Sunday at Ad Astra was a good time. I spoke on two panels, attended the Mental Health and Fandom panel that afternoon (not sure why I wasn't on that one, but whatever), and hung out and gave support to my friends.

I'd be remiss if I didn't also talk more about Saturday. That's even further back in my memory, but there were a few decent highlights: lunch with Sarah Water Raven and her minions; sitting at a table in the book signing room with Suzanne Church, who gave me valuable cane-related advice; attending my friend Elizabeth Hirst's Pop Seagull Publishing anthology launch, where I heard some very good stories from some very talented authors and even found a piece of cake with my name on it; being warned that describing the plot of my novel Evil might be offensive to religious people at the Inclusiveness in Fandom panel; discussing my Doctor Who epic Bane of the Doctor during the FanFiction panel. Good times.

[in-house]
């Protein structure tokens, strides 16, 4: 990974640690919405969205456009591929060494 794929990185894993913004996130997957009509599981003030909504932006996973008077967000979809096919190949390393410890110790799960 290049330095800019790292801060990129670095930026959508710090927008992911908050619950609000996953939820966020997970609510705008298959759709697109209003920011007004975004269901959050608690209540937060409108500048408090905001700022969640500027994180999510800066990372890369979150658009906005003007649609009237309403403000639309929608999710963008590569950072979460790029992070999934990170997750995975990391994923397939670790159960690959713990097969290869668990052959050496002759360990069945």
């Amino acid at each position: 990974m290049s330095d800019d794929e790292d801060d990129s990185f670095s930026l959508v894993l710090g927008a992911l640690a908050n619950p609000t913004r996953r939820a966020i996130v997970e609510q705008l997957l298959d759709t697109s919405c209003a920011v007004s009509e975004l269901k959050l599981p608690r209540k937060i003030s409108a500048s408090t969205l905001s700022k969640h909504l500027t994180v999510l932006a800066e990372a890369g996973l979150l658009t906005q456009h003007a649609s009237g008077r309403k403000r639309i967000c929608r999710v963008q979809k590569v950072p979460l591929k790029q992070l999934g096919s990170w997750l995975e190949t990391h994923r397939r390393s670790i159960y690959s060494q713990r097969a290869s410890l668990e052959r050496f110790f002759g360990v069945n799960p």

Sunday started with a two-hour look at trailers for upcoming movies. We looked at the teaser for the new Star Wars movie, plus trailers for summer soon-to-be-blockbusters. Then we discussed our reactions to those trailers, which ones we thought might be cool(Avengers: Age of Ultron, Mad Max: Fury Road), which films we were cautiously optimistic about(Jurassic World, Terminator: Genysys), and which ones looked like they were going to suck huge, rancid monkey balls(Fantastic Four reboot, and a shitty-looking 'comedy' called Pixels starring Adam Sandler). It's a good ting we had a full two hours to work with!

My final panel as a pro panelist was another Doctor Who discussion (I'd been on one the day before focusing on 12th Doctor Peter Capaldi). This one was about show runners Stephen Moffat and Russel T. Davies and their differing styles, strengths and weaknesses. On both panels I was joined by my good friend David Clink, who provided many intelligent insights into Whodom.

Another good convention! Happy happy, joy joy.

Sunday, April 12, 2015

Ad Astra 2015 - Day Two: Personal Reflection

I'd like to quote Mark Twain, if I may: "I've lived through a lot of catastrophes in my life, some of which actually happened."